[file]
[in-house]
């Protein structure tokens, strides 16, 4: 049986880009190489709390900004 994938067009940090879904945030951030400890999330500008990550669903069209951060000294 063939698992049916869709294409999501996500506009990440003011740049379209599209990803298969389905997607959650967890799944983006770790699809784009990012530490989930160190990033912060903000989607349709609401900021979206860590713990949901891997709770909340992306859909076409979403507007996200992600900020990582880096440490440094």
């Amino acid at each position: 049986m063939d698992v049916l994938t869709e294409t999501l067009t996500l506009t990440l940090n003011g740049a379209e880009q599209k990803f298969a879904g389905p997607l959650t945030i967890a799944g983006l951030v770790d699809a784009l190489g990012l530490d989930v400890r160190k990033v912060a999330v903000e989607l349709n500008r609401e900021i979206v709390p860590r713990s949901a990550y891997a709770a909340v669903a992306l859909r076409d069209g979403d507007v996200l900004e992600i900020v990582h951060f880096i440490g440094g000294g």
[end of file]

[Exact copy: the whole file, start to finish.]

[in-house]
């Protein structure tokens, strides 16, 4: 049986880009190489709390900004 994938067009940090879904945030951030400890999330500008990550669903069209951060000294 063939698992049916869709294409999501996500506009990440003011740049379209599209990803298969389905997607959650967890799944983006770790699809784009990012530490989930160190990033912060903000989607349709609401900021979206860590713990949901891997709770909340992306859909076409979403507007996200992600900020990582880096440490440094």
């Amino acid at each position: 049986m063939d698992v049916l994938t869709e294409t999501l067009t996500l506009t990440l940090n003011g740049a379209e880009q599209k990803f298969a879904g389905p997607l959650t945030i967890a799944g983006l951030v770790d699809a784009l190489g990012l530490d989930v400890r160190k990033v912060a999330v903000e989607l349709n500008r609401e900021i979206v709390p860590r713990s949901a990550y891997a709770a909340v669903a992306l859909r076409d069209g979403d507007v996200l900004e992600i900020v990582h951060f880096i440490g440094g000294g």